Stranded Filipino Shepherdess Gives Up SR63,000, Wants to Go Home
JEDDAH, 26 August 2007 — It may sound incredible, but a Filipino woman who was hired by a Saudi family in 1987 as a domestic helper is now stranded at the Philippine Consulate in Jeddah after working as a shepherdess for 18 years in Al-Baha and weathering unpaid salaries, ice storms and being arrested several times by the police.
“I want to go home as I don’t want to die here,” said Leonora Somera, aged 65, in an interview with Arab News yesterday. “My employer still owes me SR63,000 in back wages, but since it seems he cannot afford to pay me that amount, I’m ready to just go home.”
Misfer Al-Ghamdi became Somera’s sponsor after his father died in early 1988. Somera had joined the family in Riyadh in December of 1987, but after her sponsor died she moved to Al-Baha with her sponsor’s son, his wife and children. There they left her in a large house to look after their goats, while they moved to Makkah for the education of their children.
“I never dreamed that this would happen to me,” the Nueva Ecija native said. “In the Philippines I was working as a bus conductor when my husband died. With a six-year-old daughter to support alone, I had no choice but to seek my fortune abroad. It was a colleague who suggested I apply to work as a maid in Saudi Arabia.”
Left on her own to tend to 42 goats, Somera had to take them up the mountain every morning for grazing and then bring them down in the evening. Her utter isolation was only broken by occasional chats with Filipino nurses who lived nearby and infrequent phone calls from her relatives back home. “The family I worked for only came to Baha during the school holidays. It was then that my sponsor would give me small amounts of money,” she recounted, noting that her monthly salary was only SR500.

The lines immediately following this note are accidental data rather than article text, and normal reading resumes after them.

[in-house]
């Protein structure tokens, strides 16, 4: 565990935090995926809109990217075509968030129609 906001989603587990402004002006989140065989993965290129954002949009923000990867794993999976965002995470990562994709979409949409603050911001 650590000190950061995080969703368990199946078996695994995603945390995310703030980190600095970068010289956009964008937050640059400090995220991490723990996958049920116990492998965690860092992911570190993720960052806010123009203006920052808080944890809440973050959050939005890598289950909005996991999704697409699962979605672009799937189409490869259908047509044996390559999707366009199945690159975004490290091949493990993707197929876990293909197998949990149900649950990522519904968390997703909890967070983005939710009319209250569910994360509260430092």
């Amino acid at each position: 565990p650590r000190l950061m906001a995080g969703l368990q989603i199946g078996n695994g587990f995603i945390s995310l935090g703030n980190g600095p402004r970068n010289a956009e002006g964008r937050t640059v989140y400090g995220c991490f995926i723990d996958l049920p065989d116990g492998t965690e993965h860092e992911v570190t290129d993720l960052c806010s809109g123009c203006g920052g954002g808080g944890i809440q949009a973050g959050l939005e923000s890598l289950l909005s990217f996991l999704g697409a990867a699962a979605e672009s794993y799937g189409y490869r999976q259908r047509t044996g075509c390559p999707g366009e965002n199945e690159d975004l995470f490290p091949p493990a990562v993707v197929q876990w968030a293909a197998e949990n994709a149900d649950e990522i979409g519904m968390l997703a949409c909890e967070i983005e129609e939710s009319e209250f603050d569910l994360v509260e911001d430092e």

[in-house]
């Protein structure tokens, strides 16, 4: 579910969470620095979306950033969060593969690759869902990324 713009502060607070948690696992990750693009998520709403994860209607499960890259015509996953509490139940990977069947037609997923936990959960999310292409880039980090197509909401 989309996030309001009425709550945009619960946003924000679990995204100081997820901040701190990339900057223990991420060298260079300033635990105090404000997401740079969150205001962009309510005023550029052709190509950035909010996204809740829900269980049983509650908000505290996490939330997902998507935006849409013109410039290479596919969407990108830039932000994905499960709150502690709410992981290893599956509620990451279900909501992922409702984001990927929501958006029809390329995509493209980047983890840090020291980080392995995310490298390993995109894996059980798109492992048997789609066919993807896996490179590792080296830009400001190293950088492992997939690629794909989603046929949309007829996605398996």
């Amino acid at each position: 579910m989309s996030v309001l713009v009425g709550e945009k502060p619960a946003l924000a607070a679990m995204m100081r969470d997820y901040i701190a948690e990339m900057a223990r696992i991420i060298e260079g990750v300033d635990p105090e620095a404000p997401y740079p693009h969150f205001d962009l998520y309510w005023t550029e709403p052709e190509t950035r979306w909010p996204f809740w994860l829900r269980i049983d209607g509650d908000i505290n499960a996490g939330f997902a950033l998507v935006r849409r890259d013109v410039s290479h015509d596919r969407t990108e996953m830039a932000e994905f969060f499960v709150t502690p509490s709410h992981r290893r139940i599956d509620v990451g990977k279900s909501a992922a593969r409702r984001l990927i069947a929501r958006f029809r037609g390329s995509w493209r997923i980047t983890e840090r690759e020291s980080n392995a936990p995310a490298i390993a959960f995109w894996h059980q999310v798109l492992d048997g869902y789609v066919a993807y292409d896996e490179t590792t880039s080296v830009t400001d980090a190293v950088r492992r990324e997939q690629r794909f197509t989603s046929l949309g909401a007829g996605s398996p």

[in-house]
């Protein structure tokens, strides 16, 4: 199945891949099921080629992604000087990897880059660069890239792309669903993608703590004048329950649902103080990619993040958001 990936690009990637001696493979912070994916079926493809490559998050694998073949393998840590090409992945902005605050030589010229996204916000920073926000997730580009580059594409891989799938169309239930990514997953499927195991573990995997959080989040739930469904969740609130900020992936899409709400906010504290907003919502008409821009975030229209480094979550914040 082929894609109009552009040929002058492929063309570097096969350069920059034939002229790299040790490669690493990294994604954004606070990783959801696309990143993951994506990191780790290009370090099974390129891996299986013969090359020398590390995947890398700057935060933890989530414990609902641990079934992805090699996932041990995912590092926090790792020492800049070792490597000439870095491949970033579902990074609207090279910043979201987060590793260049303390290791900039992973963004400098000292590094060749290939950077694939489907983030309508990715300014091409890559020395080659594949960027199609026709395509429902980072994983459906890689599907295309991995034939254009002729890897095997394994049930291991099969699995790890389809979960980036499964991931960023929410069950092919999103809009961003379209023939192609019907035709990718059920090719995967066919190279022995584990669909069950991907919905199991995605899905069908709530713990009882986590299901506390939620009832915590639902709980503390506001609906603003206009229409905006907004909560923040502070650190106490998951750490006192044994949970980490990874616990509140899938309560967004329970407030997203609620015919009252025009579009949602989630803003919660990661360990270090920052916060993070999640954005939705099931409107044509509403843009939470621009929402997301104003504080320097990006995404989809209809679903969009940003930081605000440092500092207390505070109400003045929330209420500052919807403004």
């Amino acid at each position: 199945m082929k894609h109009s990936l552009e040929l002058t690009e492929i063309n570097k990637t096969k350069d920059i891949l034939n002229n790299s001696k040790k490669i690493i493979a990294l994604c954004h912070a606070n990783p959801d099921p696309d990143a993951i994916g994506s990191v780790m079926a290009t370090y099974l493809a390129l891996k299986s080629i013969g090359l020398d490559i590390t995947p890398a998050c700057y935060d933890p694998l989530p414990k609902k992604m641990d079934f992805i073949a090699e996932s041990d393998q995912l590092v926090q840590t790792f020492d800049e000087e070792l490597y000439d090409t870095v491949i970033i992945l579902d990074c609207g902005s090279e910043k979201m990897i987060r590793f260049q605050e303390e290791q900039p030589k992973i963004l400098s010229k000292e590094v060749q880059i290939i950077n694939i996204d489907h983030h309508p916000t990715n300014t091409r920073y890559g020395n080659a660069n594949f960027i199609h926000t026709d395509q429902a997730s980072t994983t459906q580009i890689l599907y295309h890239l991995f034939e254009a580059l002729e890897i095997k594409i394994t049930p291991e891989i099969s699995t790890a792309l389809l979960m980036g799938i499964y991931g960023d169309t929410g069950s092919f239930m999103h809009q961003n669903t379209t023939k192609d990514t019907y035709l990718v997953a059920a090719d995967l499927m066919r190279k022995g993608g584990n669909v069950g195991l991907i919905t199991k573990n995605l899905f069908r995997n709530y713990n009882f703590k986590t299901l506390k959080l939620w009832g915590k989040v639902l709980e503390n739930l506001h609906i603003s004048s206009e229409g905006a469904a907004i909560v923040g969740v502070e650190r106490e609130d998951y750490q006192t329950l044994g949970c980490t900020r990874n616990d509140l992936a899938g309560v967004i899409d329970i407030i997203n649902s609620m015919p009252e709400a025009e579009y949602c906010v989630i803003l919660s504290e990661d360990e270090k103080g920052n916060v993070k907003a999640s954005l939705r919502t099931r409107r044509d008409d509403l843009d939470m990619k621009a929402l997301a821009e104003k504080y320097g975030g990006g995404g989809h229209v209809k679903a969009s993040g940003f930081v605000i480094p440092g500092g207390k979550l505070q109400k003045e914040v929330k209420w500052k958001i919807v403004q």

Somera said that she occasionally had arguments with Al-Ghamdi over her delayed salaries, but to no avail. She estimates that she was only able to send home SR38,000 in the 18 years she lived in the Kingdom. At times she was so hard up for cash that she was forced to sell some of her goats.
“I ate plenty of fresh fruits, but I don’t like the taste of goat so I couldn’t eat any of my animals. Instead I had chicken,” she explained.
Although the cold weather of Al-Baha forced Somera to constantly wear sweaters and woolen socks, she said she never really felt that lonely there. “I didn’t get lonely though I was alone in the house. I would watch TV in the evenings — but it only had Arabic channels,” she explained.
Despite not feeling lonely, the shepherdess said that she had several run-ins with the authorities who were surprised to see a foreign woman tending to goats in such a remote area. “The police held me several times because I had no iqama or passport with me, but they always released me after I explained that my sponsor lived in Makkah and that this was my only livelihood,” Somera explained.
Asked why she did not run away sooner, Somera said that she was scared to do so because of the remoteness of where she lived. “I could have asked the Filipino nurses to help me, but they were too afraid that the police would blame them later for helping me escape,” she said.
But with Somera’s sponsor heading fast toward bankruptcy, the shepherdess felt increasingly desperate at making ends meet.
She finally put out an appeal through the Filipino community that she wanted to be rescued, and a consular team visiting Al-Baha in December 2005 managed to rescue her and bring her to the center for runaway maids at the Philippine Consulate in Jeddah.
Twenty months later, Somera is still waiting to go home. After the consulate helped her file a case with the labor court against her employer to try and get back some of her owed wages, Al-Ghamdi never appeared in court and showed up only once at the consulate in Jeddah.
“He came and spoke to me more than a year ago,” said Philippine Consul General Pendosina Lomondot yesterday. “He pleaded insolvency and gave SR7,000 for Somera. We have never heard from him since.”
Now, even though Somera is ready to go home without having recovered all of her back pay, Lomondot said that she cannot leave until the labor court issues her permission to do so.
“We have to take her to the labor court in Makkah and file the undertaking that she is giving up on her claim,” explained Welfare Officer Abdurajik “Jake” Samain.
Somera’s daughter is now an adult, aged 24, and works in a hotel in Manila.
“Please help me go home,” Somera told this reporter yesterday, “I want to see my daughter.”